By Joanna McFarland Owusu
Growing up, I was never really a joiner. I didn’t play team sports or run for student government. I joined the obligatory club or two in high school because I was supposed to, to pad the college applications. But I was always more comfortable in smaller groups, finding my own tribe, or by myself. I wonder if my parents recognized the quality, since they both shared it, to a degree. I didn’t know the name for it as a child, but I do now: introversion.
But from an early age, I gravitated to the piano in my grandmother’s house, sounding out melodies by ear. My parents found a piano teacher for me, and I began lessons at age 6. There were more than a few rocky years in my piano tutelage, years I begged to quit. I generally liked it and progressed fairly quickly, but it became a decidedly uncool pursuit in my preteen years. And then there was my paralyzing fear at recitals. Dad started giving me a crisp twenty-dollar bill after recitals, a small reward for a job well done, to take the edge off what was an anxiety-inducing few minutes for me.
But something happened as the years passed. I stopped begging to quit.
I forged a bond with my teacher. I was shy at school and had teachers I was fond of, but I was never exceptionally close to any of them. I recall only a few teachers who really understood me, maybe recognized a kindred spirit. I spoke up only when called on in class, but always had plenty to say with my closest friends. Outside of my tight circle, I was always more comfortable in my own space, in my own head.
That’s how it was with piano: an escape, in my head. Diving into Mozart or Handel or Schubert, I was transported. I began listening to my dad’s classical CD collection. I found this took me to the same place: the place that showed me the universe, the possibility of God.
My piano teacher understood me, I think. I’m not sure I ever confided in her during some tumultuous years – parents separating (then reuniting), friendship dramas, typical teenage angst. But she was a steady presence, a fount of unqualified encouragement. I remember her saying, after I performed well with a small chamber music ensemble, that I showed the audience what I wanted to show them, if I felt inclined. The comment stayed with me, because she understood me before I quite understood myself.
I’ll never forget my piano teacher pausing during the end of a lesson my senior year in high school, to talk about my college plans. She said to me, as gently as she could, that I shouldn’t plan to major in music. Only the tiniest fraction of musicians have the talent to make a career of it. And I remember being shocked that she felt the need to say this. I had never even considered it. I knew, at heart, that this thing I loved could not and should not be my livelihood. It was something private. I place I went to by myself, for myself.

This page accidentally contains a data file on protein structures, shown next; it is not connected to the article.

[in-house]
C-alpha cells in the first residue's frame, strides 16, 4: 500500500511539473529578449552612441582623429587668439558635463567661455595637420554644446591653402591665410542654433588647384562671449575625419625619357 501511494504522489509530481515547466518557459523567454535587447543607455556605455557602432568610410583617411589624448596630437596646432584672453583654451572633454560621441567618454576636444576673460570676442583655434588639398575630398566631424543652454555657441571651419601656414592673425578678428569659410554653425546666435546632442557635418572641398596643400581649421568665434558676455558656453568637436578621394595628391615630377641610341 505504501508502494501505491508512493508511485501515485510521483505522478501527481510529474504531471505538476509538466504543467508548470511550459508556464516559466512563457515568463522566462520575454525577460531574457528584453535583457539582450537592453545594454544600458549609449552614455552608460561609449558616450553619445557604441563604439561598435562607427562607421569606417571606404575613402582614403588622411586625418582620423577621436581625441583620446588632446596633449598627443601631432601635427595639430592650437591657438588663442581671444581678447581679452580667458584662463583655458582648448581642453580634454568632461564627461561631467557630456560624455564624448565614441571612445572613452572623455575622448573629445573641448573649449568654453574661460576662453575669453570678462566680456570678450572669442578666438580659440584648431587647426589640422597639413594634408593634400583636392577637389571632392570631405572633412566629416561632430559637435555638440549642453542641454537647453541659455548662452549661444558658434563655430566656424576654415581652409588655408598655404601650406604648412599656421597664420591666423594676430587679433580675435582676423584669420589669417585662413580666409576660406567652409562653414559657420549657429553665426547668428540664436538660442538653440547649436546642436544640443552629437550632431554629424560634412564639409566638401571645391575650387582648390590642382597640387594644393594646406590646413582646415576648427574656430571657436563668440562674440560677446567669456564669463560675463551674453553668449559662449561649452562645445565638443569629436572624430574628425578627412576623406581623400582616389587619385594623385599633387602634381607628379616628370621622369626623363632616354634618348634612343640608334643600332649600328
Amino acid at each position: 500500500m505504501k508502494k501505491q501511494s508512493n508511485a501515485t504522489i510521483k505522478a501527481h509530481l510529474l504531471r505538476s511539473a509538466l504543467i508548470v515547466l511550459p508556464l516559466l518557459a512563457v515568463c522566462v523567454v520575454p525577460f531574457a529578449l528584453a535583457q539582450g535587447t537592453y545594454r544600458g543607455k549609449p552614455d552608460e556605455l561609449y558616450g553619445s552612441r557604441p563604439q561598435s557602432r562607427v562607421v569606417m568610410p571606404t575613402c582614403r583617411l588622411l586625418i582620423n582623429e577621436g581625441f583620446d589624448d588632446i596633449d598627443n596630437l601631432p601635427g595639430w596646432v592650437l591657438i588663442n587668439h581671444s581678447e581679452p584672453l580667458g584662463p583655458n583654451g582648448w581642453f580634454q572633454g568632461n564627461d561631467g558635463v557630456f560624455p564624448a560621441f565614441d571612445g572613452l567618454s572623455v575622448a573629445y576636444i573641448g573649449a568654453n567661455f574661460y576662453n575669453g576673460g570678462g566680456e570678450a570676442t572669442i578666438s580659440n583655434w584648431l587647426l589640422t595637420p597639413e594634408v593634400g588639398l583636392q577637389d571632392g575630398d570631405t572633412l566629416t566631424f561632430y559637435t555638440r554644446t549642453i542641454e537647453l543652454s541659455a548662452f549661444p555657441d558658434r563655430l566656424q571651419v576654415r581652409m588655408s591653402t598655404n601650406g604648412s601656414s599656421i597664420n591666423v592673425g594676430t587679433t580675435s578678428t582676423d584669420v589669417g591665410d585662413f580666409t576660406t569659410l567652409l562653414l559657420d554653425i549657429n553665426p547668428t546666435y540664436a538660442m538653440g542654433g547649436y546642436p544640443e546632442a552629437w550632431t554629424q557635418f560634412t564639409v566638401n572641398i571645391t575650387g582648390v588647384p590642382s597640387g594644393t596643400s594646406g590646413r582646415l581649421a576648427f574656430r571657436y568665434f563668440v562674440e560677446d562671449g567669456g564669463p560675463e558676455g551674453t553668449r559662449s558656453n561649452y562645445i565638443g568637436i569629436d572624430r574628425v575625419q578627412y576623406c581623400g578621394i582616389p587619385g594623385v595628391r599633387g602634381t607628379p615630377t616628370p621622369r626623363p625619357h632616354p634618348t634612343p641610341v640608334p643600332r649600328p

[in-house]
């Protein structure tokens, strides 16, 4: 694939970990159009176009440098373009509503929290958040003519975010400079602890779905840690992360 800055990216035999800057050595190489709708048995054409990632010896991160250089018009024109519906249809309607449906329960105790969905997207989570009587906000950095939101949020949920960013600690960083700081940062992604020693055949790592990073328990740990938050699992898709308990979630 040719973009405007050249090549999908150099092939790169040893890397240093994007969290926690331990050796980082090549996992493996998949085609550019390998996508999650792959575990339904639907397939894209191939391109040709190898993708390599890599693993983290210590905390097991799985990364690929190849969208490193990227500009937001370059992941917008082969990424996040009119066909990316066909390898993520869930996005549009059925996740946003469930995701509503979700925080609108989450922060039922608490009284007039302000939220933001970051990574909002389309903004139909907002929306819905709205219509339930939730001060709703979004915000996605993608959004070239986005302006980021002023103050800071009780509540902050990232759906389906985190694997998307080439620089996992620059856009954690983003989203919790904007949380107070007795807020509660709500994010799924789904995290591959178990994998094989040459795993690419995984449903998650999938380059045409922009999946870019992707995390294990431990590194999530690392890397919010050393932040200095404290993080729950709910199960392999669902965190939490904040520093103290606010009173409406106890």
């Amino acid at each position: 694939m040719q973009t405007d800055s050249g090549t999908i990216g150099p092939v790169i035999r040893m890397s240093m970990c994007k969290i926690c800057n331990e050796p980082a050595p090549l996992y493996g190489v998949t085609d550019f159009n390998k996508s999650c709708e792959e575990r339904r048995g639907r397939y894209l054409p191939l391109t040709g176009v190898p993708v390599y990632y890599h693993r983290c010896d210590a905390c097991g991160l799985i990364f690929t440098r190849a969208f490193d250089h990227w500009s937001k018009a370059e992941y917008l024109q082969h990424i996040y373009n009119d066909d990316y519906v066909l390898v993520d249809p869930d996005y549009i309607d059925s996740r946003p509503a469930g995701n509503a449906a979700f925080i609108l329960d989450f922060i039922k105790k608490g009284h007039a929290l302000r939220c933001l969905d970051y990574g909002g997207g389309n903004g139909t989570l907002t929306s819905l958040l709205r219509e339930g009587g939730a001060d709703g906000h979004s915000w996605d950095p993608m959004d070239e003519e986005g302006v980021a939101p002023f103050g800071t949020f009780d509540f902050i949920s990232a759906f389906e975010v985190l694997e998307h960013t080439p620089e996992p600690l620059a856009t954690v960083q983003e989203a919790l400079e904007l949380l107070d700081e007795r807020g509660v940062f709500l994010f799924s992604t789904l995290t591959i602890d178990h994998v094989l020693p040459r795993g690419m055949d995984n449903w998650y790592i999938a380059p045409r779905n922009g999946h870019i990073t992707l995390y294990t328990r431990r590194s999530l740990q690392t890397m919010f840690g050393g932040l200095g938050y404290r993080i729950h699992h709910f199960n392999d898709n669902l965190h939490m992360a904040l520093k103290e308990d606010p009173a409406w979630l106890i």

We had some lean years during my childhood. I know there were periods when writing the check for my lessons was a strain. I know the purchase of the piano, the most prized possession in my house to this day, took years to repay. But I never heard a word of hesitation about it from my parents.
I see, in my son, some of those same qualities. He’s quiet at school. His teachers enjoy him and appreciate him, but I’m not always sure they see him. As a parent, maybe it’s what we most want for our children as we let go of them a little more with each passing year: to find the people who will see them, value their strengths and accept them, as they are.
He sometimes resists practicing piano. I suspect a day will come when he begs to quit. But I also catch glimmers of moments I recognize, as he gets lost in concentration playing a song. His little brow, too often furrowed, relaxes. He makes quick corrections, hearing where the music is supposed to go before his fingers find the keys.
Thirty-plus years later, I see it. It’s still my best and safest refuge. Mom and Dad, you saw me, even when I didn’t see myself yet. I’m not sure I ever said thank you.
And my little boy…I see him too. Play on, son.
About the Author
Joanna McFarland Owusu is a freelance writer and editor based in Dallas, Texas. A federal government analyst in a former life, Joanna now spends her time wrangling two not-so-little boys and a toddler daughter. Her work has appeared on The Huffington Post, scarymommy.com, www.bust.com, and www.bluntmoms.com.